Probably, if we are able to provide a VoWifi in our campus, the mobile phone company will loose their margin of profit. Just imagine, if 20,000 student populations now able to communicate (voice call, video call and facetime) among them freely using their own iPhone/Android/Blackberry via campus wifi... then, the sales of prepaid card of Celcom, Maxis, Digi, TuneTalk, U-Mobile might be dropped tremendously right ?

I believe, the future educational trend will be moved to on demand practices which then lead to bandwidth drain at the gateway layer. In Malaysia, the cost of Metro-E services is really, really, really.. expensive. Most of the university can't afford to subscribe 1Gbps, but that's the demand right now. In fact, in average, Malaysian University only got between 64 Mbps - 200 Mbps for their internet access. Imagine.... is it enough if they have 20,000 population on campus ?? Jaring, Telekom, TIMEdotCom .. please give more discount to them....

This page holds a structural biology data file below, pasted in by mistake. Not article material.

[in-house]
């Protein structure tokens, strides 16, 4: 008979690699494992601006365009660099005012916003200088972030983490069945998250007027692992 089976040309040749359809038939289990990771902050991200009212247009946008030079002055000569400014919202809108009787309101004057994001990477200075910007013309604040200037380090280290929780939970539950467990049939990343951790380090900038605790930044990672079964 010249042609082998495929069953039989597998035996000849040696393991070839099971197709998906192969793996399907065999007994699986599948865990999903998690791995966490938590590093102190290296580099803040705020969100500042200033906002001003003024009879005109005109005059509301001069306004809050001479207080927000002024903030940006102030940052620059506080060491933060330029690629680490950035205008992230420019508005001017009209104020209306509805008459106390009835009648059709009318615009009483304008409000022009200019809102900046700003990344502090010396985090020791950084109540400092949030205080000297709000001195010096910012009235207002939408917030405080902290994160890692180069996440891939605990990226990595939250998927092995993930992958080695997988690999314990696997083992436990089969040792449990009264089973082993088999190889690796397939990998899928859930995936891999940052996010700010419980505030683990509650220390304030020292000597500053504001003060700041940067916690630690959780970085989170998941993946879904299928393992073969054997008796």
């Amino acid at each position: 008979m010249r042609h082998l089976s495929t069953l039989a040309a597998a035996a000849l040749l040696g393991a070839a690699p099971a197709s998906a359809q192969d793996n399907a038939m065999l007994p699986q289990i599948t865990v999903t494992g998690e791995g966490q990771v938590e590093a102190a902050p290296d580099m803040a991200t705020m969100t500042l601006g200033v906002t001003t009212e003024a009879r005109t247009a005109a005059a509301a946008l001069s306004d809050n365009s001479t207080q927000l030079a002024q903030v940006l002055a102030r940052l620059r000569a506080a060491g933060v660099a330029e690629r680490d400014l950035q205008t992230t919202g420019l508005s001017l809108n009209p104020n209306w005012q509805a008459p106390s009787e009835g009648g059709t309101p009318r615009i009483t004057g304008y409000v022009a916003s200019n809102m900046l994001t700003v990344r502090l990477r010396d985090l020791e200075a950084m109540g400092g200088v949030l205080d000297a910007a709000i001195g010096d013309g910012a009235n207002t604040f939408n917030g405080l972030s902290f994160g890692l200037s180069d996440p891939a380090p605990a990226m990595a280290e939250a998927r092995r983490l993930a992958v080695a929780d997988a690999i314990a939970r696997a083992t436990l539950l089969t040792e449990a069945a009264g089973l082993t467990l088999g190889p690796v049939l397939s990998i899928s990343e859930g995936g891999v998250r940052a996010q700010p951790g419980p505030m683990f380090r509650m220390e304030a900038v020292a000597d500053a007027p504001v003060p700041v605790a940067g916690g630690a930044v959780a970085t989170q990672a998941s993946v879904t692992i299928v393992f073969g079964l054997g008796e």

Bandwidth management can't solve everything. Cache technology also can't solve everything. Definitely, the University might need a reliable storage to store the local content and broadcast the media on demand locally. The future trend now moving towards a reliable and secured high speed wifi connection. iPad, iPhone, Tablet, Android users are really demanding on a high speed wireless services to run the application inside it especially facetime.

Fenstermacher have shown to us the strength of Aruba multimedia-grade solution which I think can facilitate us to set up a substantial media on demand over wifi platform locally. If the University want to have a state of the art facilities for future mobility campus, they have to invest on storage and wireless infrastructure.